BB45 tone at home

Discussion in 'Amp Central Station' started by Grizz2k, Jan 29, 2020.

  1. Grizz2k

    Grizz2k TDPRI Member

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    I play a Fender Bassbreaker 45 combo with a large pedalboard live and I've really grown accustomed to it. I'm looking for a practice amp with comparable tone that can play at apartment levels.
    Naturally I first considered the BB007 but it's my understanding - and I haven't had the opportunity to try one out - that the circuitry and tone is worlds different from the 45. I also considered an attenuator but the amp stays at our practice space when we're not playing shows; in any case, the real estate is a bit much for our little apartment.

    Hoping to find an amp whose tone is similar enough that I can tweak my pedalboard at home and keep the same settings onstage. Tell me what you know.
     
  2. beninma

    beninma Friend of Leo's

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    I thought you could just turn the output knob down?

    That's a built in attenuator isn't it? Try turning it down to 1W and go to town?

    It always struck me as ridiculous that Fender only stuck the built in attenuator on the 45 and didn't throw it in the smaller versions as well.
     
  3. 1300 E Valencia

    1300 E Valencia Friend of Leo's

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    I can't imagine a scenario where you go from a gig environment to practicing at home, and the settings don't change. What I do is take phone photos of any settings I like. Make a note of where the tweaking takes place, at home or at a gig.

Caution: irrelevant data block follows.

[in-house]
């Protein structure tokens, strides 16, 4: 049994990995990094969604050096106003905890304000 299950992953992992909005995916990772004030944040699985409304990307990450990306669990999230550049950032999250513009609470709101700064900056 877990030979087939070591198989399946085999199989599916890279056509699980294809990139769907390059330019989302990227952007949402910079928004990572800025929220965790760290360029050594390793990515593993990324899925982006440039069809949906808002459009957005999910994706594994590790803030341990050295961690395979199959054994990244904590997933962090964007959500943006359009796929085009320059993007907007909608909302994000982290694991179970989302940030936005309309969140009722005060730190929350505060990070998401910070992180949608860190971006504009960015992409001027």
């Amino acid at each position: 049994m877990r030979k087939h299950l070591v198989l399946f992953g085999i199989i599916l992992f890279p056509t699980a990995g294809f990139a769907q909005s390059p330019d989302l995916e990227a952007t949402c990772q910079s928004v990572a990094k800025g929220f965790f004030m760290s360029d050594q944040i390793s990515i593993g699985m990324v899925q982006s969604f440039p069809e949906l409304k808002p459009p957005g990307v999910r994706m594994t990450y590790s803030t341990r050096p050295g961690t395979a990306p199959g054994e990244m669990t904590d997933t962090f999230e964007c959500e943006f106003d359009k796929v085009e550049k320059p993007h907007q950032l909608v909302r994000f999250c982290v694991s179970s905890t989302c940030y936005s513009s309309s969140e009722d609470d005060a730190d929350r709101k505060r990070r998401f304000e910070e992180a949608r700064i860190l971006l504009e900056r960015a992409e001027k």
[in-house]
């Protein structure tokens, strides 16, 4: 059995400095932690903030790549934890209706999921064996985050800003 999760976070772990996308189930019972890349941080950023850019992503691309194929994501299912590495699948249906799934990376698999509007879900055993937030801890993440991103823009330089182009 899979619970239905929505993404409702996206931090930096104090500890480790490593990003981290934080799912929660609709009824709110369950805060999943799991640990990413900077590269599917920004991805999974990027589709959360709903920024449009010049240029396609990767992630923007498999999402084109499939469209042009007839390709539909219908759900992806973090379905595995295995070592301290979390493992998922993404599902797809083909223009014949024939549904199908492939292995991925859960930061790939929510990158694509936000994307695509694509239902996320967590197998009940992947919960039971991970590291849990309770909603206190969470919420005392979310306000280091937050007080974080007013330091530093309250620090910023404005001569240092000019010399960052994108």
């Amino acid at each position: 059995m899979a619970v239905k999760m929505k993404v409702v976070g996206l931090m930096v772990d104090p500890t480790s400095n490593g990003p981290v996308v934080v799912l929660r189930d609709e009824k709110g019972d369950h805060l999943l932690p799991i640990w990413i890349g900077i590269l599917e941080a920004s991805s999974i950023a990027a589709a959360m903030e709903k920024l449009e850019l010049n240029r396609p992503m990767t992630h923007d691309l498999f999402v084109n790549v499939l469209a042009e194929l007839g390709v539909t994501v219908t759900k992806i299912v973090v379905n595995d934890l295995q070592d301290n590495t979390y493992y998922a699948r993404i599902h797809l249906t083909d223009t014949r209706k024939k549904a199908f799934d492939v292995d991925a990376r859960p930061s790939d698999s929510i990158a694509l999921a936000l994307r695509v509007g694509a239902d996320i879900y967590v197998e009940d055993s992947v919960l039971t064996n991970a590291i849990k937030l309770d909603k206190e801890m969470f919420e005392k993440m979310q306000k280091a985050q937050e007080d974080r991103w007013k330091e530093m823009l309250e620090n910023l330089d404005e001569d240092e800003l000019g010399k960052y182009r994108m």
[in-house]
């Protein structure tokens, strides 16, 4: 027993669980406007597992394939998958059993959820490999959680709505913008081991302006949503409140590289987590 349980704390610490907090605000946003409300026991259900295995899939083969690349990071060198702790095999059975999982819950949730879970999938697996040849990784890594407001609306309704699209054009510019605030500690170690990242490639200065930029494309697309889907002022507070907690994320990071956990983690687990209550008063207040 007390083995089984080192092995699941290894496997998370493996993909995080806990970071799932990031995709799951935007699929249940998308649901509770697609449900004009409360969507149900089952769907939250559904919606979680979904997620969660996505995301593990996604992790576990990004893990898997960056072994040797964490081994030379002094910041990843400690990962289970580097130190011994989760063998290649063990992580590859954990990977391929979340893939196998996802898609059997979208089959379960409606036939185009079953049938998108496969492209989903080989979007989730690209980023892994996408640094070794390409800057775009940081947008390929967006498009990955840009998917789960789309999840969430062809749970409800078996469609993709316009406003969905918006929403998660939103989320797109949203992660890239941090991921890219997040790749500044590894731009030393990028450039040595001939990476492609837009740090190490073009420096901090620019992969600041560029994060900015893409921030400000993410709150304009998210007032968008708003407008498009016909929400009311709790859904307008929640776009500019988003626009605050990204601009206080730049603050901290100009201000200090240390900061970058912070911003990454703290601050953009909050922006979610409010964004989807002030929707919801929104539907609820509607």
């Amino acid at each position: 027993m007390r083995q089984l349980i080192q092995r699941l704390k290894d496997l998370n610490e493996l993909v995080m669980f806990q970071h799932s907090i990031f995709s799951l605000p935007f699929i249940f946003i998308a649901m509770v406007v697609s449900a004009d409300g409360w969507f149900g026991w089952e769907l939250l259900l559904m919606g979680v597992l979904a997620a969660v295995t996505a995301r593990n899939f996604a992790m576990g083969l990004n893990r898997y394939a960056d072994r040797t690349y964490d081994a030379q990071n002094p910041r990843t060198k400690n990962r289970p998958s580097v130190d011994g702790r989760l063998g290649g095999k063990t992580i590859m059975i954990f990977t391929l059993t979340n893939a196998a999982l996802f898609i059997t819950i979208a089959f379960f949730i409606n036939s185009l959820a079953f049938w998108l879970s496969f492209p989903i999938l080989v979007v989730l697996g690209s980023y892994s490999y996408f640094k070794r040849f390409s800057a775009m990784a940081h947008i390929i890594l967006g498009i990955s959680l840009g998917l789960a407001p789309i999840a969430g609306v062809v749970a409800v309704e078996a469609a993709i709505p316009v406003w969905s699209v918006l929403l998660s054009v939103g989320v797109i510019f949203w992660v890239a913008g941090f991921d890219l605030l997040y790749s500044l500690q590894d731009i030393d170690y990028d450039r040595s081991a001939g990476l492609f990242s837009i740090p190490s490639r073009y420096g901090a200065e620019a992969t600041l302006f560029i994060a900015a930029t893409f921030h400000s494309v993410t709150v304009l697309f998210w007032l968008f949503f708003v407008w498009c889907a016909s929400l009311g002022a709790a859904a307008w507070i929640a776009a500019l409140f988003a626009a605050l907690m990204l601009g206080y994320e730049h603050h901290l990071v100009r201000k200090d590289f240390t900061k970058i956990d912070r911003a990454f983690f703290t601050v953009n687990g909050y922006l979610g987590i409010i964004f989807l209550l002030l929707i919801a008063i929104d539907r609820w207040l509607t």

I'd take your pedalboard out right now, and take a picture. With luck, these are stage settings. I'll hazard a guess that the level or volume settings are above what you may use at home, and any tone settings will "off" as well. Whether too bright, or too dark will depend on how loud you get to play at home.

    My issue was the stage we regularly gigged on was very dead, with lots of carpeting. So the gig toans were quite bright, and I needed to dial back the trebles considerably for the hardwood floors and bare walls of home sweet home.

    After spending some time tweaking and checking the photos, I found I could make better educated guesses at what settings worked.
     
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  4. LightningPhil

    LightningPhil Tele-Meister

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  5. bgmacaw

    bgmacaw Friend of Leo's

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    My suggestion is a load box and an IR cab.
     
  6. Grizz2k

    Grizz2k TDPRI Member

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    Certainly could but with a carseat and baby toys taking up a lot of the back seat, living in a small apartment, and not living near our practice space moving it back and forth isn't very convenient. I'd much rather have a smaller amp I could move around. @LightningPhil @bgmacaw

    To clarify what I'm looking for, I want to be able to tweak and experiment at home and replicate the experience at practice without having to fiddle with dials while everyone else waits. The home-tone doesn't need to be identical but I wouldn't want to play through, say, a solid-state Orange at home and use the same settings in my BB.
     
  7. bgmacaw

    bgmacaw Friend of Leo's

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    This is what I use most of the time. It's small, very portable for business trips and sounds good.

    20200122_041241.jpg
     
  8. beninma

    beninma Friend of Leo's

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    You may need to fiddle with settings but given the BB45 has a built in attenuator you should just be able to turn the power down on the amp, maybe tweak some pedals, and you should get a really similar sound that is very workable for practice.